Science blogging in the New Zealand media

By Grant Jacobs 20/03/2012 4


My article for today is over at Nature’s Soapbox Science.

During a recent Royal Institution discussion that I was following on-line via twitter Fiona Fox, head of the UK Science Media Centre (SMC), was reported as saying that ’blogs are fantastic but no journalists goes to them to look for full stories — must be realistic’. I thought that this wasn’t the experience of those writing here at the Sciblogs and suggested as much in reply.

Lou Woodley, on-line editor for Nature’s community forum and blogs and who was part of our on-line conversation, invited me to write a guest blog expanding on this. With the help of others writing here (huge thanks!), I have outlined some of the interactions with the New Zealand media we have experienced and offered a few thoughts as to why we experience this interaction.


A selection of articles on science communication at Code for life:

Communicating complex and post-normal science to the policy maker and the public — lessons from New Zealand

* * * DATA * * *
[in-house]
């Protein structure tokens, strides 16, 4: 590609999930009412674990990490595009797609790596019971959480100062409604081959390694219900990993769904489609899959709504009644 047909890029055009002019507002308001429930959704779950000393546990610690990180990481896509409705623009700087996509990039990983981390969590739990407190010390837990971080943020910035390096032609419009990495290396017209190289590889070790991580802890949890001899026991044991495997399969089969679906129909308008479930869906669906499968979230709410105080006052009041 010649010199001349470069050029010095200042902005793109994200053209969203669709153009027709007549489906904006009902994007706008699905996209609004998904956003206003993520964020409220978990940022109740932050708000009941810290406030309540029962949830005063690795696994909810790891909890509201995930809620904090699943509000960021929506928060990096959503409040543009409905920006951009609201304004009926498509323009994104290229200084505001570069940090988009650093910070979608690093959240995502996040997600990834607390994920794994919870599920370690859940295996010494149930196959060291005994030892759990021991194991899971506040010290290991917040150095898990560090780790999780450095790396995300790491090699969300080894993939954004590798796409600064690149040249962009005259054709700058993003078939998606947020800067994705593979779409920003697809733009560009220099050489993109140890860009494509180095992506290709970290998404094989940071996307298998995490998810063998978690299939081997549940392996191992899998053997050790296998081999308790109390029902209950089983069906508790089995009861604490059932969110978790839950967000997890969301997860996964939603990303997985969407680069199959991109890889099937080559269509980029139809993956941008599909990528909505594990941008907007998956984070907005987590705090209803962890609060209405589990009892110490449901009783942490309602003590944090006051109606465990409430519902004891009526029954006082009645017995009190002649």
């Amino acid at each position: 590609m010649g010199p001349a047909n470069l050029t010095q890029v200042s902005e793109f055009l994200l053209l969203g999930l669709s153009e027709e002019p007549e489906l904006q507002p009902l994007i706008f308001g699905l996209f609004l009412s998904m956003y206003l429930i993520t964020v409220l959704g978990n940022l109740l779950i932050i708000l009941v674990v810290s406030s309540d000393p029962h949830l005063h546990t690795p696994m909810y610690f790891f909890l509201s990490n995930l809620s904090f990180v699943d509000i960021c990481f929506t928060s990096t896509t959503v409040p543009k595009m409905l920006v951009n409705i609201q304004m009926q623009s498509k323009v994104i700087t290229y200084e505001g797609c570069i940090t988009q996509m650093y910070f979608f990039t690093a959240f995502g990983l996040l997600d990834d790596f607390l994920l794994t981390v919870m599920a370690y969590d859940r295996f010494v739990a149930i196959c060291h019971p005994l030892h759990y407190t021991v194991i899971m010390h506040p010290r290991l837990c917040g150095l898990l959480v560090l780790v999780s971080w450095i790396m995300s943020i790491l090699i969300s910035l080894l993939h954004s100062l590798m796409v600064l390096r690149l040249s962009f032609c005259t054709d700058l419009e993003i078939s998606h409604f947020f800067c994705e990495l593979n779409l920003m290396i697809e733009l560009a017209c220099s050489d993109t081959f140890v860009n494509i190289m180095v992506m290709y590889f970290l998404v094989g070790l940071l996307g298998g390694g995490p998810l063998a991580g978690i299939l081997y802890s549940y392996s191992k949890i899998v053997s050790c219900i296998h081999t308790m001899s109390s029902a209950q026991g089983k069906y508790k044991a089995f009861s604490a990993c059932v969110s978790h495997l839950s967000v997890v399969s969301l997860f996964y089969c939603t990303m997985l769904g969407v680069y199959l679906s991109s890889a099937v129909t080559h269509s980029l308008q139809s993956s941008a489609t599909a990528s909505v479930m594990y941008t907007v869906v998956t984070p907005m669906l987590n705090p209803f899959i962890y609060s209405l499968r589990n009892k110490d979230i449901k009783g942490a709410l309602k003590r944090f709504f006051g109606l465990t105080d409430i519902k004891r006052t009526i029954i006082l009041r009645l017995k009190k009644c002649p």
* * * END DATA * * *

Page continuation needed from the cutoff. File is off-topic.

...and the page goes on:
What should be taught in science communication courses?

When the abstract or conclusions aren’t accurate or enough

Of use of the active voice by scientists

Media thought: Ask what is known, not the expert’s opinion


4 Responses to “Science blogging in the New Zealand media”

  • Excellent post, Grant (just got back from reading it on the Nature site) :-) Nice to see everything pulled together like this & I enjoyed your commentary.

  • Nice work Grant. It goes to show just how much of an impact the blogosphere is having on the mainstream media, particularly in countries where there aren’t science editors and science columnists in media organisations.

  • Thanks guys.

    Peter – somewhere in “It goes to show just how much of an impact the blogosphere is having on the mainstream media, particularly in countries where there aren’t science editors and science columnists in media organisations.” we need to say “and there are people like you”! 😉 I think you’re right, but also that in the situation you describe (lack of science editors/columnists) Science Media Centres have a useful role in exposing the media to science blogging and generally connecting media with those scientists who are making their own efforts to reach out to a wider audience like our lot are. The facilitating thing.

Site Meter